THE imminent return of the Japanese whaling fleet following their annual “scientific” mission to hunt and kill over 300 minke whales in Antarctic waters is no less controversial this year.
It has again attracted international condemnation from animal rights groups and governments alike.
The Australian government was reportedly “deeply disappointed” when the Japanese were found slaughtering protected whales in Australia’s Antarctic whale sanctuary in January this year. This was followed by calls from the Australian Marine Conservation Society for the Australian government to take “every legal and diplomatic avenue available” to prevent continued whaling.
Killings in Australian waters were carried out despite the 2014 International Court of Justice (ICJ) ruling stating Japan’s Southern Ocean whaling programme was illegal and must stop.
Animal rights and environmental groups, as well as the general public, have yet again come out in force against this season’s hunt.
— Loyal Poppy (@AniroC_2) March 18, 2017
Humane Society International (HSI) renewed its call for an end to the “cruelty of harpooning whales.”
“Each year that Japan persists with its discredited scientific whaling is another year where these wonderful animals are needlessly sacrificed,” HSI executive vice-president Kitty Block said in a press release on Wednesday.
“It is an obscene cruelty in the name of science that must end. There is no robust scientific case for slaughtering whales. Commercial whaling in this or any other disguise does not meet any pressing human needs and should be relegated to the annals of history,” she said.
In January, the European Union issued a formal statement of concern regarding Japan’s whaling practices. The whaling nation was certified four times under the US Pelly Amendment, allowing the president to place an embargo on the country, for diminishing the effectiveness of the International Whaling Committee’s (IWC) conservation measures.
Despite almost universal international condemnation, Japan continues whaling unapologetically. But why?
The guise of the pursuit of knowledge has been widely discredited with vocal criticism from the scientific community of any research associated with the practice.
The Scientific Committee of the IWC has repeatedly denied Japan’s proposals and concluded so many scientific studies had been conducted that the small amount they may contribute “couldn’t make a valid difference” to current data.
Whale meat is not widely eaten in Japan. It hasn’t been common on the menu since a short period post-World War II when it was used as emergency nutrition to feed the starving.
Today, consumption stands at approximately 5,000 tonnes annually, which while sounding significant, pales in comparison to the 600 million tonnes of total seafood consumed in Japan each year.
Whaling is a minor industry which provides a negligible contribution to the Japanese economy.
According to a report in the Journal of International Wildlife and Policy, the money generated from whale meat sales through scientific whaling programmes barely matches the funds Tokyo spends to cover the IWC membership fees of small developing nations, paid for in an attempt to influence IWC voting practices.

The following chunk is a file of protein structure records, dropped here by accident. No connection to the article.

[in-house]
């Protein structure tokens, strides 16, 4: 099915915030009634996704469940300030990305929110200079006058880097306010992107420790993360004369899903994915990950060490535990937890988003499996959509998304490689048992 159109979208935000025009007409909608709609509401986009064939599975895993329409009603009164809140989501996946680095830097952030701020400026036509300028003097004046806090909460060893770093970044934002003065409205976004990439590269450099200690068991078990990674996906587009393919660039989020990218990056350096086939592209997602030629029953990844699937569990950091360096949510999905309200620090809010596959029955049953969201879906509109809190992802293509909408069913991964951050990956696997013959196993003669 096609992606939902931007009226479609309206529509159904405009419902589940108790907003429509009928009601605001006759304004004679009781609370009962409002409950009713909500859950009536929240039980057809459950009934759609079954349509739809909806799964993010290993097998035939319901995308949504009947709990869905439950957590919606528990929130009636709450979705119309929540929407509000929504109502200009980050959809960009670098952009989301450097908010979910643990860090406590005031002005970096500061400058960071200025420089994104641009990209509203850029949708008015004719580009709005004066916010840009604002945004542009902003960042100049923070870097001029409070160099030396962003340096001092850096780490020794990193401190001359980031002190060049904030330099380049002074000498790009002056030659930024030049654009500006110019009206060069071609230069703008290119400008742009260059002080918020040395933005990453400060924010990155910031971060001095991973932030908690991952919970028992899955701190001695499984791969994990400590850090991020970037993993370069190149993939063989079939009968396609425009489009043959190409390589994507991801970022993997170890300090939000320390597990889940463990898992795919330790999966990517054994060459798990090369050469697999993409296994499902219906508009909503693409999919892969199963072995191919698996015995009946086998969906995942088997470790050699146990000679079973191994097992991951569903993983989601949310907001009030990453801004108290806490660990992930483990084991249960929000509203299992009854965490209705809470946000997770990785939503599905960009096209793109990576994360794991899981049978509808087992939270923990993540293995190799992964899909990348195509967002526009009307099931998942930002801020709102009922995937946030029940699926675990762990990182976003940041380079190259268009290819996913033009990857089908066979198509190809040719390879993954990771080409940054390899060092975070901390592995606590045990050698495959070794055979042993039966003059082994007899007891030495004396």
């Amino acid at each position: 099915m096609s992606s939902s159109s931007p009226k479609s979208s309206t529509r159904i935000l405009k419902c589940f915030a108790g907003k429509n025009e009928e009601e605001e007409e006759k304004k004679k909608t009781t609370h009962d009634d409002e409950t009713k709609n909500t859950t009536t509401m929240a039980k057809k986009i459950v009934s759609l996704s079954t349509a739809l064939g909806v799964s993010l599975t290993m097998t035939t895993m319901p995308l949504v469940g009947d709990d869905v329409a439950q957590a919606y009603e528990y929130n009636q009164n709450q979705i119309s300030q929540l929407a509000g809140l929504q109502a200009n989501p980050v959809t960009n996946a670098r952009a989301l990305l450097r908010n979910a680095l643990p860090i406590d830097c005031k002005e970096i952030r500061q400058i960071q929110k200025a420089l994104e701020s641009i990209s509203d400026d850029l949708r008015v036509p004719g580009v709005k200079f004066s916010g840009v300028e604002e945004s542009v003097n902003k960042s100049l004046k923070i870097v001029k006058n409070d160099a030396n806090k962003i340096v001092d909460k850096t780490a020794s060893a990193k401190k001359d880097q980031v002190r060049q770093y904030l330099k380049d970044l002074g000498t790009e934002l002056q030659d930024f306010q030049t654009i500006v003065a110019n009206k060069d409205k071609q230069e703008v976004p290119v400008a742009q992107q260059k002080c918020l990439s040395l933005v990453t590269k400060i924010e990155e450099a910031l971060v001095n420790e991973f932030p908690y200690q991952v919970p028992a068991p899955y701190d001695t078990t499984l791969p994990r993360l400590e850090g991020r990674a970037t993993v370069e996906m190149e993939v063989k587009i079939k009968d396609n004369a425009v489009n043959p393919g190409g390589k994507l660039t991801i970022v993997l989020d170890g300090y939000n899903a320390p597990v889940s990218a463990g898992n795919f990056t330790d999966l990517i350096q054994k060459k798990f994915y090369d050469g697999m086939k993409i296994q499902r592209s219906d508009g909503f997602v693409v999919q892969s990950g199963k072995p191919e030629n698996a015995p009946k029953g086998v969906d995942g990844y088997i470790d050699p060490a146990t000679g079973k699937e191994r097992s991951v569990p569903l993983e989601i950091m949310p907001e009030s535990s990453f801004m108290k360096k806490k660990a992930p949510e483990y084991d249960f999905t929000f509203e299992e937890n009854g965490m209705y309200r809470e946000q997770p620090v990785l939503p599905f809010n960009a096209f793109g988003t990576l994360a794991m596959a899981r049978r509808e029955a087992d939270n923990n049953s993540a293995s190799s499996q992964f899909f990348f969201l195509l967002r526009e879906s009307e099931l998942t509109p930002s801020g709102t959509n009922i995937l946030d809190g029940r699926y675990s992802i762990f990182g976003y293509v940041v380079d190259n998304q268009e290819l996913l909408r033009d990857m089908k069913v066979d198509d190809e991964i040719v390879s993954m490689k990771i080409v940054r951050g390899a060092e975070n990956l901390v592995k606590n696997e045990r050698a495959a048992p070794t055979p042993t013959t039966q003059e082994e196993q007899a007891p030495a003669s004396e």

It is surprising to many this practice is so fiercely fought for and appears impervious to international pressure.
The reason, analysts believe, is partly due to Japanese people seeing whaling as part of their national identity. Any attack by international organisations or governments is painted as an affront to traditional Japanese customs.
According to Chris Burgess, a lecturer in Japanese Studies at Tsuda Juku University, Tokyo, the issue has been framed as Japan vs. the West.
In an article written for The Asia-Pacific Journal in 2016, Burgess argues the issue of whaling in Japan is often framed as them being “victims of Western discrimination, imperialism, and ‘Japan bashing’.”
The practice of whaling has been portrayed by its supporters as one of prejudice and persecution by white people against the Japanese race.
Burgess said anti-whaling rallies in Japan would often be represented as being organised by international organisations when in reality, it is Japanese citizens who organise and largely attend the demonstrations.
Pro-whaling groups also channel this sense of national identity and tradition when conducting their own protests. At one such rally outside the Australian Embassy in Tokyo in 2012, one placard read “Killing the practice of whale hunting is the same as killing the Japanese people.”
According to Burgess, the whaling industry is inherently connected with conceptions of Japanese nationalism, making it incredibly difficult to make any progress towards the abolition of the practice.
“The growing polarisation of the debate, with ‘Western’ moral and green arguments being matched in emotional intensity by the Japanese emphasis on national pride and racial identity, make prospects for a compromise more distant than they have ever been,” the report reads.
In some cases of international pressure, criticism of the industry has actually compounded the problem rather than endearing Japan to the idea of elimination.
Aggressive environmental movements like Sea Shepherd, Burgess found, have actually fuelled nationalist sentiments and boosted the demand for whale meat, thereby prolonging the life of the whaling industry.
A fierce nationalist understanding of whaling, adding to the pressure felt by the Agriculture, Forestry and Fisheries Ministry to maintain their political turf, means an end to Japan’s whaling agenda appears unlikely anytime soon.